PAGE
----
Mixed Messages to Banks: Lend More *smack* Raise More Capital *smack* Lend More *smack* Raise More Capital…
Poor Bastards. It’s like Chinatown out there.
WOTS now is they will give BofA and CITI 30 days to dump Ken Lewis and Vikram Pandit and find more TOTUS Approved CEOs
Like Jamie Dimon who Obama seems to like thus JP Morgan Chase escaped the Naughty List of baaaad banks Timmeh put together….and Capital One of all people gets off with no more capital, how the hell is that possible with the charge offs rising??
Well we know how Chinatown ended..
Forget it Jake, it’s TOTUS-Town
Fri. Apr. 24 2009 | 4:29 PM ET
Discussing the bank stress tests and more, with Robert McTeer, fmr. Dallas Fed Bank president; Bill Isaac, Secura Group of LECG; and CNBC’s Larry Kudlow
The cheese stands alone…but who is the cheese? DOW futures are down sharply, 141…
I say it’s CITI, any takers? The notion that our entire banking system is infected with TARP b/c Paulson and Geithner wanted to shield CITI by injecting capital into everyone, and now CITI is still a problem, if it is indeed CITI, well it sucks….
…if only the REGULATOR of CITI back then had KNOWN… who was that masked man? it was Geithner in NY as head of the NY FED…..
CITI CEO Vikram Pandit, who has been cooperating like crazy, even agreeing to cramdowns with Durbin…well WOTS is his head will roll as the sacrificial lamb…yet Dick Parsons somehow got promoted out of it, this after he presided over the TimeWarner stock tanking, go figure…
One of the 19 financial institutions that received a government stress test would require additional capital, based on the initial findings, according to an industry source…Though the source did not identify the company, the government in its report Friday said results were “conveyed” to the participating firms at the end of April, so the bank in question would be aware of the Federal Reserve’s assessment….
…Banks found to have inadequate capital, will have six months to raise the money, through a variety of means in the private sector. If unsuccessful, the government has said the institutions will be eligible for a capital infusion through its Capital Access Program….
“There are two things that are terribly wrong,” former FDIC Chairman Bill Isaac told CNBC.com. “First, that was publicly announced. I can’t imagine what Treasury was thinking when it made that move. It has been causing incredible angst in the markets … The second big problem is that the Treasury is directing the stress testing, apparently with direct involvement of the White House at the highest levels. Bank regulation by law is supposed to be carried out by the independent banking agencies without any political interference.”..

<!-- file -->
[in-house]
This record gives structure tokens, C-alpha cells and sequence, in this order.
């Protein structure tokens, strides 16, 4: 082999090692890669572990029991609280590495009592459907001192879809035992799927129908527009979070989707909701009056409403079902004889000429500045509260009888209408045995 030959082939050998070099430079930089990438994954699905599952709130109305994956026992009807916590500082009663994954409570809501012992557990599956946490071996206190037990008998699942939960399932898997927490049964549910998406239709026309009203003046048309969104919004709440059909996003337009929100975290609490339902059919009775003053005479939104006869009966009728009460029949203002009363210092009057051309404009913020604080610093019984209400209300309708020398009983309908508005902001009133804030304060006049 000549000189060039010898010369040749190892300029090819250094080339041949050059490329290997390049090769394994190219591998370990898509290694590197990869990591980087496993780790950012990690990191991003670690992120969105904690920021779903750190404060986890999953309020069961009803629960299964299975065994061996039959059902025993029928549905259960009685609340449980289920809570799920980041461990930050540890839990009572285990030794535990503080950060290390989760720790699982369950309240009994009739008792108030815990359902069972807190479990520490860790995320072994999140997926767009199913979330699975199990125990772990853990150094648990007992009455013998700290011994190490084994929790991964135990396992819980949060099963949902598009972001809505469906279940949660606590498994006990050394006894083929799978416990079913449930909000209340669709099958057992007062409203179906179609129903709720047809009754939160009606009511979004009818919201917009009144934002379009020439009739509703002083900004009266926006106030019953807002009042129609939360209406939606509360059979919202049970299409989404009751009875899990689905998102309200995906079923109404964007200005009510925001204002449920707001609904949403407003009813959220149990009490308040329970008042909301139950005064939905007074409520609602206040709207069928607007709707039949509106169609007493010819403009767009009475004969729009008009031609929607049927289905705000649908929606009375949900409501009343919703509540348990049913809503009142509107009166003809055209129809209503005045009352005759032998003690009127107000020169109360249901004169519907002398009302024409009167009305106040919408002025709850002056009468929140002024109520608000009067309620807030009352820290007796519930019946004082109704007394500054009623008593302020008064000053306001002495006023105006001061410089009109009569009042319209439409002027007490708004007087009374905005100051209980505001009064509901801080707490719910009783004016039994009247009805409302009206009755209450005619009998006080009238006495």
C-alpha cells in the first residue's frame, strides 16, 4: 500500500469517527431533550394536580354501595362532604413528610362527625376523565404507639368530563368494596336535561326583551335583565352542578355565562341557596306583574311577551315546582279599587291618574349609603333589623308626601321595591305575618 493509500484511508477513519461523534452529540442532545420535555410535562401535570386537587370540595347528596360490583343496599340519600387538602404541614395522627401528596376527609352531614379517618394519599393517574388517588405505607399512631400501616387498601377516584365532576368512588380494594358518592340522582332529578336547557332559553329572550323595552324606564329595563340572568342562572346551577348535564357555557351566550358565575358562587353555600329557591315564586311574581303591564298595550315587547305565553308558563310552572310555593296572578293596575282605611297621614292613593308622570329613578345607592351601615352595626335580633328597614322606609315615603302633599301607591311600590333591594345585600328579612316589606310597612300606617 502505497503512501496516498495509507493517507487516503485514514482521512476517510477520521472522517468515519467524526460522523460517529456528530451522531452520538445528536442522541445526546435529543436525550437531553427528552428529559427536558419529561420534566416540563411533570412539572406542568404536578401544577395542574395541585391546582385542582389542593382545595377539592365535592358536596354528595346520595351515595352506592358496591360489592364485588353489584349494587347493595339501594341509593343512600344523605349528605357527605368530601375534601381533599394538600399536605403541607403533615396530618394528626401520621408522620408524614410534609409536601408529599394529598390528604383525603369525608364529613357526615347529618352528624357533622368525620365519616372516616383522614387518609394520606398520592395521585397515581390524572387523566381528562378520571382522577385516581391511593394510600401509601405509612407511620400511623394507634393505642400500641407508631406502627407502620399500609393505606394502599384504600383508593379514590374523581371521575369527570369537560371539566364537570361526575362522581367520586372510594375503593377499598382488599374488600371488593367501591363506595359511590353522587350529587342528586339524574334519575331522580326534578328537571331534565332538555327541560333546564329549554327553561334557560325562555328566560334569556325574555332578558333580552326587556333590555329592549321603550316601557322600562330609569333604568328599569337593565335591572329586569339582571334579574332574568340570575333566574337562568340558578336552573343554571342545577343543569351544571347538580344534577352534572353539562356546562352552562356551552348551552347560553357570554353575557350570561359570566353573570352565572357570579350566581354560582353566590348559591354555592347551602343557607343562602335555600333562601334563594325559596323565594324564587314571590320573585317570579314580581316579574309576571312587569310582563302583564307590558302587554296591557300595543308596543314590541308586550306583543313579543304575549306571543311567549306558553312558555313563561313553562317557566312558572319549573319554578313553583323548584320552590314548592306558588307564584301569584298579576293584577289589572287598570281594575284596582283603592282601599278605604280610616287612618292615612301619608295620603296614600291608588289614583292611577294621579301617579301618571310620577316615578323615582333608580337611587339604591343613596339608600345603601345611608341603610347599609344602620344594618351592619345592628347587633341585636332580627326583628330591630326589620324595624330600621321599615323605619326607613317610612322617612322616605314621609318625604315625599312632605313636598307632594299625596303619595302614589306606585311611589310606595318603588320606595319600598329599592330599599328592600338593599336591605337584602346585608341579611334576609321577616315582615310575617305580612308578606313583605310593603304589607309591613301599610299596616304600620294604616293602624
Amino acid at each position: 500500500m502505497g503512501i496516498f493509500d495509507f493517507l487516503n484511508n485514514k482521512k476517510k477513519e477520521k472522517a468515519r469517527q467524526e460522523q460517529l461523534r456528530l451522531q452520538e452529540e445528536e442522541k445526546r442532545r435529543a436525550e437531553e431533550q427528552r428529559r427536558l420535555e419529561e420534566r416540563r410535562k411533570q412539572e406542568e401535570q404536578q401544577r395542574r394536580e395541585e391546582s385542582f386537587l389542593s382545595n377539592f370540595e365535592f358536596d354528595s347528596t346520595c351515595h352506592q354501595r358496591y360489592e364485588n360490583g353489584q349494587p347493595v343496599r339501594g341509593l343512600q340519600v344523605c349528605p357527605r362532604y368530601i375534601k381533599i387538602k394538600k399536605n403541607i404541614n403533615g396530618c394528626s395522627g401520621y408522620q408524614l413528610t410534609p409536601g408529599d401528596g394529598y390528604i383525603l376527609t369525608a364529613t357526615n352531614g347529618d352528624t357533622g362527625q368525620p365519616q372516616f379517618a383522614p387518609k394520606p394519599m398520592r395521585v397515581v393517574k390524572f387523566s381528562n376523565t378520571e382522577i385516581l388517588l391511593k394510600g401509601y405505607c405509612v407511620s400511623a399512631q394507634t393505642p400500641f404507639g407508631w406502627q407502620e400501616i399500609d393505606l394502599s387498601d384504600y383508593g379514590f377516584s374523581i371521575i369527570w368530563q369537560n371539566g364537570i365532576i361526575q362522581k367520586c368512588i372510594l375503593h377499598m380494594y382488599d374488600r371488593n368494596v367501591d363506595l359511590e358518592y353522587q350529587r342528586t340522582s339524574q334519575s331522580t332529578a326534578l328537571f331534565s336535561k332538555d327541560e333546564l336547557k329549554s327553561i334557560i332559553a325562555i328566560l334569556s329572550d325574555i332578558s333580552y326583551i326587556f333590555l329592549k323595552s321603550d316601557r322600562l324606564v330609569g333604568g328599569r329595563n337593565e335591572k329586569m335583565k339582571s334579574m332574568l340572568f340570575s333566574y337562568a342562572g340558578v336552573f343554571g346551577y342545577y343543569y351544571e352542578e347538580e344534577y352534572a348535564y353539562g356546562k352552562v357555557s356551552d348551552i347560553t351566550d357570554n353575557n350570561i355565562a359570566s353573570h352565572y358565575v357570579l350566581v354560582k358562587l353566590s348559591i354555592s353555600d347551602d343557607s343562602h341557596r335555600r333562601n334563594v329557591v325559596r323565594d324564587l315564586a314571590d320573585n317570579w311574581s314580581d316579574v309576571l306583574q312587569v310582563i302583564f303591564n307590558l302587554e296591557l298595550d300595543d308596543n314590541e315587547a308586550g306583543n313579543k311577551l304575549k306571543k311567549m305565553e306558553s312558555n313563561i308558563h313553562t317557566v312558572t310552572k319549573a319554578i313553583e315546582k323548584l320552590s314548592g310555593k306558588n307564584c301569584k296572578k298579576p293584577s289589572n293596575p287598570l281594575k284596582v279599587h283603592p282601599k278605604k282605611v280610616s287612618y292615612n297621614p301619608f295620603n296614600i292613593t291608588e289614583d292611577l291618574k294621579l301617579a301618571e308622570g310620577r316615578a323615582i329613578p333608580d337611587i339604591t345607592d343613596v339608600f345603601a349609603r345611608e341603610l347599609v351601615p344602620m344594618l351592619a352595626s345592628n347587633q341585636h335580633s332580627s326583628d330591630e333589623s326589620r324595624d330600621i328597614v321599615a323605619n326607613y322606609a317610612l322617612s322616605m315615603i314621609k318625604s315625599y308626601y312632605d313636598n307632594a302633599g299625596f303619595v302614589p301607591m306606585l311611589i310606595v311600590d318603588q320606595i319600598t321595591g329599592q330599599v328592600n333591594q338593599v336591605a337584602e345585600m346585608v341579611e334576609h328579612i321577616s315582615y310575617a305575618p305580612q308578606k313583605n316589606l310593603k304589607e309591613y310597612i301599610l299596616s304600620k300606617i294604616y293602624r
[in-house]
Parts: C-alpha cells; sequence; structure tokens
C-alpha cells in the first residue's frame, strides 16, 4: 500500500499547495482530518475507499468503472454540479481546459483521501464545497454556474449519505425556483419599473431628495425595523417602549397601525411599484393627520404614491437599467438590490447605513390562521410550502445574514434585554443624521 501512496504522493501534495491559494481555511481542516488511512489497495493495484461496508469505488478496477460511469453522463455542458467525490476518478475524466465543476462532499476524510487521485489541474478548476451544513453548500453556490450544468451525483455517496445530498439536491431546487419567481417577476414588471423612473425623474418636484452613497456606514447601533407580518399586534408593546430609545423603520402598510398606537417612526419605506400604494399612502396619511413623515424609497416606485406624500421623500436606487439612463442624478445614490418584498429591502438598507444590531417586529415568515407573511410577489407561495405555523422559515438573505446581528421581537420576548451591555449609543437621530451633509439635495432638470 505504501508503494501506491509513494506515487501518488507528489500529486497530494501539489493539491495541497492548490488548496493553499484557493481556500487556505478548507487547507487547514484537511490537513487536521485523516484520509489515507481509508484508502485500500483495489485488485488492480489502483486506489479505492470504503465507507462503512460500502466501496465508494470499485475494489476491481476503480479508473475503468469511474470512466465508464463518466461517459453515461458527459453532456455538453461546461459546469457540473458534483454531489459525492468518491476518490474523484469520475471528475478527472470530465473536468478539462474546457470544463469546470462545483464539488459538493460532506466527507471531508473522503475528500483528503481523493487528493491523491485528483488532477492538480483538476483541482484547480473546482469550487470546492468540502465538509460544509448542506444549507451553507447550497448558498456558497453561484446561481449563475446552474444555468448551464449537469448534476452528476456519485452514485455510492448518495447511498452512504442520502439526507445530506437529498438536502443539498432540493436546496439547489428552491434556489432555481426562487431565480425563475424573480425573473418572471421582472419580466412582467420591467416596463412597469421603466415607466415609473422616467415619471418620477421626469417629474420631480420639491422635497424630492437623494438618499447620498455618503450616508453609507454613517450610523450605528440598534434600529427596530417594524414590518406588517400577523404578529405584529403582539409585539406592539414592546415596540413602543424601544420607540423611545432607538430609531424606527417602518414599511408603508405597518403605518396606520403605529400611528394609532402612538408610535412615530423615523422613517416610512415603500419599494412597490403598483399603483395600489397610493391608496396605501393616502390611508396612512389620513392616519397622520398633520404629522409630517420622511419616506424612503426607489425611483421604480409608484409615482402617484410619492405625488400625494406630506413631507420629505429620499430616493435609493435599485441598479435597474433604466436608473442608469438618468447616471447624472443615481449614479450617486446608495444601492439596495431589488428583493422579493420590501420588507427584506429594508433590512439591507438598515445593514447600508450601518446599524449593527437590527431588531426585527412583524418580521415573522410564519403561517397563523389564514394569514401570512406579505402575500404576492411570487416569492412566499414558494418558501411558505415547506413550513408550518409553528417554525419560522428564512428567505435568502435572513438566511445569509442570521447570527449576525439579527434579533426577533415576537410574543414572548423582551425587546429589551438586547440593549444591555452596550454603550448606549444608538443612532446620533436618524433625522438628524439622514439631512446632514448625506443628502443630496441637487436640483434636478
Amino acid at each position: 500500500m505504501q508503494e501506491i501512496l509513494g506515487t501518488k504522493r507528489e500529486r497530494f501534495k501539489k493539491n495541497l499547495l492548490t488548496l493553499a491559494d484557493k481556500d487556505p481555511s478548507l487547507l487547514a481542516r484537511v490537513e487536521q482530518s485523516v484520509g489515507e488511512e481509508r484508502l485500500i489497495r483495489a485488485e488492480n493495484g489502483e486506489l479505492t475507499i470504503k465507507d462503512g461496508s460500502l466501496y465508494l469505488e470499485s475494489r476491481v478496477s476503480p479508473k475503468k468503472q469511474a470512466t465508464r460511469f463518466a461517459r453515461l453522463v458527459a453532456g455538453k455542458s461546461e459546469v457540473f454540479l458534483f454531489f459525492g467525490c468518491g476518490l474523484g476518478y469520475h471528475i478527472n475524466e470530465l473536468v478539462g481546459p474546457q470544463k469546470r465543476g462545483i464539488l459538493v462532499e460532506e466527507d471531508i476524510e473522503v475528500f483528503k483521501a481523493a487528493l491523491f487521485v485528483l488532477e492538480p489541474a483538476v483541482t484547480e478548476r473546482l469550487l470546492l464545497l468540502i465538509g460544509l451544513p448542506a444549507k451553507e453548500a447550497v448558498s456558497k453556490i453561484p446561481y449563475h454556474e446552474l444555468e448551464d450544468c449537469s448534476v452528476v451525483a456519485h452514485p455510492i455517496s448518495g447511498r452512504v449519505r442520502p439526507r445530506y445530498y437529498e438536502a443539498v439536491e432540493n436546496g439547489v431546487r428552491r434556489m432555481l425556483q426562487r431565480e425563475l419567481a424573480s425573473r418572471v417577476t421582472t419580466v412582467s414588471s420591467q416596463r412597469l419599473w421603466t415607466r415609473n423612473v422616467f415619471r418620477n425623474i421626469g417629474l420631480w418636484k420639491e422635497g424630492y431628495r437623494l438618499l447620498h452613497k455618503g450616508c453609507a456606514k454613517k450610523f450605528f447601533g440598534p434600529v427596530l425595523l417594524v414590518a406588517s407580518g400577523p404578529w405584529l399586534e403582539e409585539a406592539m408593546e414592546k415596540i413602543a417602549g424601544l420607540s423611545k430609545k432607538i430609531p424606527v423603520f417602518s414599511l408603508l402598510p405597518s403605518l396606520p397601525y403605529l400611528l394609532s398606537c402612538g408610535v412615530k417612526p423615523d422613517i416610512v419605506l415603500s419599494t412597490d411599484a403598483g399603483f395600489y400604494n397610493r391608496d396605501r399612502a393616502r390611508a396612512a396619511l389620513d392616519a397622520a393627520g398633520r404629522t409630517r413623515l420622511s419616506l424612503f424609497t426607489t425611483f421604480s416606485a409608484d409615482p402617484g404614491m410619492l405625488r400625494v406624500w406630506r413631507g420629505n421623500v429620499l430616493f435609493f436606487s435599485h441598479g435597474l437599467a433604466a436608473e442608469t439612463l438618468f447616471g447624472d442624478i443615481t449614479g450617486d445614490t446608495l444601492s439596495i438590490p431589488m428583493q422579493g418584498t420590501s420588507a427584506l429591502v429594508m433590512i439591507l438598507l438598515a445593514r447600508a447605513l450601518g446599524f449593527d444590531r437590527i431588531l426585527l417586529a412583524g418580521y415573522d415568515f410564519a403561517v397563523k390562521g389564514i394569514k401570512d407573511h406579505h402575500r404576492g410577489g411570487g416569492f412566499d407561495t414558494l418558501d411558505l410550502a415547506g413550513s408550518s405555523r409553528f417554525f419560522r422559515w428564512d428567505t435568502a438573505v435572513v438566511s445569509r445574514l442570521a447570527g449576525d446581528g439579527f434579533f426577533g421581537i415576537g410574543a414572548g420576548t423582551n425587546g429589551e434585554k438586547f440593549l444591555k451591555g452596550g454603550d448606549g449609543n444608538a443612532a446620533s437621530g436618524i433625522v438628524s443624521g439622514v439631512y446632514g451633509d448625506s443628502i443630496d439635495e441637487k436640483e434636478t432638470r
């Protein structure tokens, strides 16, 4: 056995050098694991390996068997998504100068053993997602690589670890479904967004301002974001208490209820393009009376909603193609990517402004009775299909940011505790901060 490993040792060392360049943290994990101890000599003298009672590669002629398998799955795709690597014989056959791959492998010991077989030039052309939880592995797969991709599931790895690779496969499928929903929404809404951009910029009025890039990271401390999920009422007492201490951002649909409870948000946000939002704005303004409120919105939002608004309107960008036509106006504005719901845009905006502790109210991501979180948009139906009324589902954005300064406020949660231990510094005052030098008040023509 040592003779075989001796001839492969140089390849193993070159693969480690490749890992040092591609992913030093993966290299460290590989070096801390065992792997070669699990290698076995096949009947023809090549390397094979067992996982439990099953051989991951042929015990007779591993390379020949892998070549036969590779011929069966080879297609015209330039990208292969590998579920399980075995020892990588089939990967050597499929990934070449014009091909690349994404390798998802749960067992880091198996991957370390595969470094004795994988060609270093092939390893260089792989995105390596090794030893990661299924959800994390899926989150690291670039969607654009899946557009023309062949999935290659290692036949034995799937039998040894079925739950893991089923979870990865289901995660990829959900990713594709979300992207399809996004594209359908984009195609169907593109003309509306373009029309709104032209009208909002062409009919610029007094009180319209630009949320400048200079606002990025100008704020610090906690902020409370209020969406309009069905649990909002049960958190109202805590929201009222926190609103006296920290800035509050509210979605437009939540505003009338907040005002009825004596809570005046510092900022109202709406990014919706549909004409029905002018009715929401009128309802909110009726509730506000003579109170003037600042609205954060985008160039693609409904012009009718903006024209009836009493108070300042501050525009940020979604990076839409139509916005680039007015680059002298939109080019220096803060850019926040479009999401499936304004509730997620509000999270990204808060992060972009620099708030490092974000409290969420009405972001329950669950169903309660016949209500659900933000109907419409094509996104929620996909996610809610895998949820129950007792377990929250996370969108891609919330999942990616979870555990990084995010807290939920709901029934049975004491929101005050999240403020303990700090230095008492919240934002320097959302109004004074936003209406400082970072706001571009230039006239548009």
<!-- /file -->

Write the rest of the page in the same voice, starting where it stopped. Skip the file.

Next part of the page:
Update: From WSJ:
For release at 2:00 p.m. EDT
A white paper describing the process and methodologies employed by the federal banking supervisory agencies in their forward-looking capital assessment of large U.S. bank holding companies was published on Friday.
The white paper is intended to assist analysts and other interested members of the public in understanding the results of the Supervisory Capital Assessment Program, expected to be released in early May. All U.S. bank holding companies with year-end 2008 assets exceeding $100 billion were required to participate in the assessment, which began February 25. These institutions collectively hold two-thirds of the assets and more than half the loans in the U.S. banking system.
More than 150 examiners, supervisors and economists from the Federal Reserve, Office of the Comptroller of the Currency, and Federal Deposit Insurance Corporation participated in this supervisory process. Starting from two economic scenarios–a consensus estimate of private-sector forecasters and an economic situation more severe than is generally anticipated–they developed a range of loss estimates and conducted an in-depth review of the banks’ lending portfolios, investment portfolios and trading-related exposures, and revenue opportunities. In doing so, they examined bank data and loss projections, compared loss projections across firms, and developed independent benchmarks against which to evaluate the banks’ estimates. From this analysis, supervisors determined the capital buffer needed to ensure that the firms would remain appropriately capitalized at the end of 2010 if the economy proves weaker than expected.